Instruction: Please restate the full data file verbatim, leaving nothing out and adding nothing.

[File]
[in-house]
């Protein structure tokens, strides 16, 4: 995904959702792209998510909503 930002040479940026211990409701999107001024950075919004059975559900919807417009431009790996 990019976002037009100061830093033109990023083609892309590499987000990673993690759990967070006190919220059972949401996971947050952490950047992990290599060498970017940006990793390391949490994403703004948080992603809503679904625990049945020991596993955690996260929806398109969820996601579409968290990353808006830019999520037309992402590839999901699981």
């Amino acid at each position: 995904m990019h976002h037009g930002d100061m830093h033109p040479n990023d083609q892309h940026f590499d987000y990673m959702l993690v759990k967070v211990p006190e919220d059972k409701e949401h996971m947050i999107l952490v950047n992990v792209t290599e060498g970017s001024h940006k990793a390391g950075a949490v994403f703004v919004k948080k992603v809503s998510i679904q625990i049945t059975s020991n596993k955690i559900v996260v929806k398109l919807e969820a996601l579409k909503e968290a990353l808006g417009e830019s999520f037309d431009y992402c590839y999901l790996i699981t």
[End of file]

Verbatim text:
[in-house]
């Protein structure tokens, strides 16, 4: 995904959702792209998510909503 930002040479940026211990409701999107001024950075919004059975559900919807417009431009790996 990019976002037009100061830093033109990023083609892309590499987000990673993690759990967070006190919220059972949401996971947050952490950047992990290599060498970017940006990793390391949490994403703004948080992603809503679904625990049945020991596993955690996260929806398109969820996601579409968290990353808006830019999520037309992402590839999901699981």
């Amino acid at each position: 995904m990019h976002h037009g930002d100061m830093h033109p040479n990023d083609q892309h940026f590499d987000y990673m959702l993690v759990k967070v211990p006190e919220d059972k409701e949401h996971m947050i999107l952490v950047n992990v792209t290599e060498g970017s001024h940006k990793a390391g950075a949490v994403f703004v919004k948080k992603v809503s998510i679904q625990i049945t059975s020991n596993k955690i559900v996260v929806k398109l919807e969820a996601l579409k909503e968290a990353l808006g417009e830019s999520f037309d431009y992402c590839y999901l790996i699981t």